(December 18, 2020 / JNS) A first-of-its-kind missile defense test held by the Israeli Defense Ministry, together with Rafael Advanced Systems and the Pentagon’s Missile Defense Agency, has seen interceptor missiles from two different types of air-defense systems fired at the same targets.
The purpose of the live-fire trials was to test the ability of multiple tiers in Israel’s air-defense system to share the same sky picture and deal with the same threats, giving air defenders multiple opportunities to strike incoming enemy missiles.
During the tests, held over the Mediterranean Sea off the Israeli coastline in recent days, interceptors from two Rafael-made systems—David’s Sling and Iron Dome—were fired at targets simulating a range of advanced threats, such as maneuvering ballistic missiles and cruise missiles. The Iranian axis threatens Israel with such offensive capabilities from several fronts.
The Israel Air Force and Navy participated in the drill as well. A combination of naval and civilian vessels fired the simulated threats to test the ability of Israel’s multi-tier defense system to detect, track and kill the threats in time.
“This successful series is a critical milestone in the augmentation of Israel’s operational capabilities in defending itself against current and future threats,” the Defense Ministry said in a statement.
“The series tested the capabilities of a new and advanced version of the David’s Sling weapon system and included a number of scenarios simulating future threats. The results of this test will enable the Israel Missile Defense Organization [a part of the Defense Ministry] and industry engineers to evaluate and upgrade the system’s capabilities.”
‘This is the concept of inter-operability’
Senior Israeli defense officials who spoke to journalists on Tuesday explained that combining air-defense systems in a live-fire trial marked a key precedent and that the trial’s success has made Israel safer.
The head of the Israel Missile Defense Organization, Moshe Patel and the and the head of Rafael’s Air and Missile Defense Division, Brig. Gen. (Res.) Pini Yungman, explained that the David’s Sling system has a much longer interception range than Iron Dome and operates at higher altitudes. “David’s Sling is a zone defense,” said Yungman. “Iron Dome has a shorter range and intercepts at a lower altitude. This means that once you are launching against the same target, David’s Sling is trying to intercept it at longer ranges in the same defended area. If you miss, you have redundancy to intercept with Iron Dome. This is the idea of a multi-year system.”
Patel said that the third component of the system—Israel Aerospace Industries-made Arrow interceptors—simulated their own high-altitude responses to the threats, taking a computerized part in the trials.
David’s Sling Stunner interception missiles were first fired at threats, and Iron Dome Tamir interceptors were fired a few seconds later, said Yungman. “This is the concept of inter-operability. I think it’s the first time ever that we implemented not only inter-operability in tracking the threats and sharing the data, the air picture, but also the first time ever that we launched against the same threats with different systems in one, integrated command and control system,”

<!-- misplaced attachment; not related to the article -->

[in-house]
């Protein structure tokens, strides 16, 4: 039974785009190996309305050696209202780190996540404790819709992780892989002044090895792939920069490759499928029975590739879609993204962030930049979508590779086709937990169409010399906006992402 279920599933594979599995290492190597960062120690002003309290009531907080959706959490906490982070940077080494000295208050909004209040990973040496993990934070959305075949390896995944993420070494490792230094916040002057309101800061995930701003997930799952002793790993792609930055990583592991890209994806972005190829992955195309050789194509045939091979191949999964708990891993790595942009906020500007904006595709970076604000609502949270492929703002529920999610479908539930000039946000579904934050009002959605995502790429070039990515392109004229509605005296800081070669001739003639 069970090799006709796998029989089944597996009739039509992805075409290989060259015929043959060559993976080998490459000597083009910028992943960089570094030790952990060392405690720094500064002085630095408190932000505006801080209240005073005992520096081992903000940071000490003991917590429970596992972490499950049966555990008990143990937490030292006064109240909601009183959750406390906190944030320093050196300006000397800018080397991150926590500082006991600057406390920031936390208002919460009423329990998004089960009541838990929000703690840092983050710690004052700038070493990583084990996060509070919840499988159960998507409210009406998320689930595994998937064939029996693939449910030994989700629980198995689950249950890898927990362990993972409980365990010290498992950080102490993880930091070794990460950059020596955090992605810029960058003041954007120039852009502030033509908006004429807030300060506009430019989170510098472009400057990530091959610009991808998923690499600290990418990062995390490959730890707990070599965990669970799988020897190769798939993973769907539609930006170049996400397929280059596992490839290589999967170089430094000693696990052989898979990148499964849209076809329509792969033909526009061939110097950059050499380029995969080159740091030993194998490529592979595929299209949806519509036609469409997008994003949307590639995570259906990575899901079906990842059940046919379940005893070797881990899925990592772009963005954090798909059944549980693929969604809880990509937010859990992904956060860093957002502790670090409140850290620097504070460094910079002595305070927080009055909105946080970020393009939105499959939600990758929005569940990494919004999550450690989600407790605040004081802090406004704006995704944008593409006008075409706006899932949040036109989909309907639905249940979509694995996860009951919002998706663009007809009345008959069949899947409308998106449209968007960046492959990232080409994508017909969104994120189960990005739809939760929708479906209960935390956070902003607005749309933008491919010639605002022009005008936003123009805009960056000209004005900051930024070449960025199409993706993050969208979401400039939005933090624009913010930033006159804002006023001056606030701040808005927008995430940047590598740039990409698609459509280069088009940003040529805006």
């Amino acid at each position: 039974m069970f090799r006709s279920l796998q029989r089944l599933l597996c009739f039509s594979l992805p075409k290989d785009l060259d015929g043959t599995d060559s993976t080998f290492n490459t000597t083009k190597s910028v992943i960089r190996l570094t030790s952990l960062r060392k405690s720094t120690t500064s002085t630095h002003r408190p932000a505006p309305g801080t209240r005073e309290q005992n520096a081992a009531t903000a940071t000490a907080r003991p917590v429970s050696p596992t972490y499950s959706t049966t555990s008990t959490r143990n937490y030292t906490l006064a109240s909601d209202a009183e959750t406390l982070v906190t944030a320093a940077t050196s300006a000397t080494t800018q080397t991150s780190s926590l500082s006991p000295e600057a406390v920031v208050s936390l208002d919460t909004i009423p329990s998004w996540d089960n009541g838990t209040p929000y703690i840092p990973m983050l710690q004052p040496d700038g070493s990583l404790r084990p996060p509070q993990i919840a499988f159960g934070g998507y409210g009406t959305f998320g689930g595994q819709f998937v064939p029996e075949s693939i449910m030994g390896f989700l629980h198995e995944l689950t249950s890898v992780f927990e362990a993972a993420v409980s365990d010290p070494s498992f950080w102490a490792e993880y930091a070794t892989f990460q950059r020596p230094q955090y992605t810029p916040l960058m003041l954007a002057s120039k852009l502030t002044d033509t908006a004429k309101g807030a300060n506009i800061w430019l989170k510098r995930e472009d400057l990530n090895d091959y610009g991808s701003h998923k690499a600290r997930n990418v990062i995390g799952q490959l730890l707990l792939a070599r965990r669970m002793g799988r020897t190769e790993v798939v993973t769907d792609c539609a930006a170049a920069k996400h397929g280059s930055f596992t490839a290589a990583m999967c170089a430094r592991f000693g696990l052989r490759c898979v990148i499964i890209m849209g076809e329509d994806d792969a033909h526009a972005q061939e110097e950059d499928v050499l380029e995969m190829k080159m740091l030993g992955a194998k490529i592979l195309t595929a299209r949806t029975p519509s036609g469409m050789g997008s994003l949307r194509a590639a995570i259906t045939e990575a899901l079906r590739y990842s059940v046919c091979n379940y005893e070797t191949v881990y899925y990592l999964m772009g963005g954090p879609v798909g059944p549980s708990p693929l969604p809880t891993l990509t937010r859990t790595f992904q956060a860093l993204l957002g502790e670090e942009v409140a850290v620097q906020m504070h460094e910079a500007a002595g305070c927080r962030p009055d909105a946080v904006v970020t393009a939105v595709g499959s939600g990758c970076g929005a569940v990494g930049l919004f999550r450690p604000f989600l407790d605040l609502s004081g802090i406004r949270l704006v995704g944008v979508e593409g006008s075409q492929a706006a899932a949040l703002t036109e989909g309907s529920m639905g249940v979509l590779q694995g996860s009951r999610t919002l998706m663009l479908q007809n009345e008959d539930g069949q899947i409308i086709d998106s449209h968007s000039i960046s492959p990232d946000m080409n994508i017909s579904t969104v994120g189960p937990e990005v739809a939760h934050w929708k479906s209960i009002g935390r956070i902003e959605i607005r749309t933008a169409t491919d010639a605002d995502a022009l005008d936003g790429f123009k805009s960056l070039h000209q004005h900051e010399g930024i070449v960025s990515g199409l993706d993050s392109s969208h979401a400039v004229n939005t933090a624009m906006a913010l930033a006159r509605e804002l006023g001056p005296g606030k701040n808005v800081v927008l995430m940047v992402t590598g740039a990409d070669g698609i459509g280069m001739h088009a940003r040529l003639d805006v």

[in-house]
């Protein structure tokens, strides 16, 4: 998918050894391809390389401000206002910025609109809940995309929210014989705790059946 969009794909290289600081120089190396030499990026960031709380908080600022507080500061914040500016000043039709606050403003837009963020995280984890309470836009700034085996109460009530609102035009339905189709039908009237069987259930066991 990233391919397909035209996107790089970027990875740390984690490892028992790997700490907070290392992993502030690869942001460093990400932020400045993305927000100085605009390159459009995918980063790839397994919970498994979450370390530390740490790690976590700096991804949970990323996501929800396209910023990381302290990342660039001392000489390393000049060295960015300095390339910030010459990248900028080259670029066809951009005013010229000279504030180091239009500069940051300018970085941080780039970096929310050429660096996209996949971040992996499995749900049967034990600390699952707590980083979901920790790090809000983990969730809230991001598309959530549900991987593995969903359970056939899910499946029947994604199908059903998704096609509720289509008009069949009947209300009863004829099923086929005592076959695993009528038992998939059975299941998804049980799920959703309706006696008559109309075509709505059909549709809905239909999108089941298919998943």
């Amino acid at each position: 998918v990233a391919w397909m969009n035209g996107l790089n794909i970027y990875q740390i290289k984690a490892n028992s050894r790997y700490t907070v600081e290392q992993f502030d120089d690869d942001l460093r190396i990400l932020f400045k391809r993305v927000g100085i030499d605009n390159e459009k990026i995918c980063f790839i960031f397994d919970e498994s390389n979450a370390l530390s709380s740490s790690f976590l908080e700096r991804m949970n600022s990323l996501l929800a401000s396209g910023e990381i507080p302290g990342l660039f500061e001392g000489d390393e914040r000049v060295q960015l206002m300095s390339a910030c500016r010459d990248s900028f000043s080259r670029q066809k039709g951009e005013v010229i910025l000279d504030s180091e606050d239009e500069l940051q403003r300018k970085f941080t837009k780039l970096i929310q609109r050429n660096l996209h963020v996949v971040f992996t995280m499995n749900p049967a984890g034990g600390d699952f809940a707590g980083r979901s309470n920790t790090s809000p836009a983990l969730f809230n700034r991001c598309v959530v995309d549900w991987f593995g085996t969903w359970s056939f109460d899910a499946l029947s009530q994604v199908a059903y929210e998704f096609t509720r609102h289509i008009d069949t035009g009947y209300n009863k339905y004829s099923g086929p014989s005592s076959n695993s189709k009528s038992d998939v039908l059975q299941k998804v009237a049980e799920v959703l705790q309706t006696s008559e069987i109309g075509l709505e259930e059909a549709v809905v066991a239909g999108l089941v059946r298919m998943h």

Sa’ar 5-type navy corvettes fired Iron Dome interceptors, while David’s Sling was fired from a civilian ship at sea.
When both systems operate against the same threat, the interception range approaches 100 percent, said Yungman. “We are very near to that in a multi-tier system. Israel is safer than before.”
Patel said that each system has its own array of radars and sensors, all connected into a single air-defense architecture, with each radar informing the other air defense systems of aerial activities.
“We don’t care where the detection started,” said Yungman. “Rafael’s method of developing Iron Dome and David’s Sling is an open architecture method. It doesn’t matter which sensor detected and tracked the threat. The air picture is common. This is the main idea of interoperability.”
The trials also tested the ability to shoot down hostile unmanned aerial vehicles (UAVs).
‘All of the targets were destroyed’
U.S. Vice Admiral Jon Hill, director of the Missile Defense Agency, watched the trials live by video conference and later told Defense Minister Benny Gantz that he could “not be happier for the State of Israel” following the trial’s success.
“We have full coordination with the Missile Defense Agency,” said Patel. “Even though there is a pandemic, we have secure lines, and the director of the MDA, Admiral Hill, was watching the flight test.”
Other defense companies from Israel and the United States, including IAI-Elta and Raytheon, also took part.
“The results were magnificent,” said Patel. “All of the targets were destroyed in all the tests—no target stayed in the air after the interception. Our missiles destroyed all of them.”
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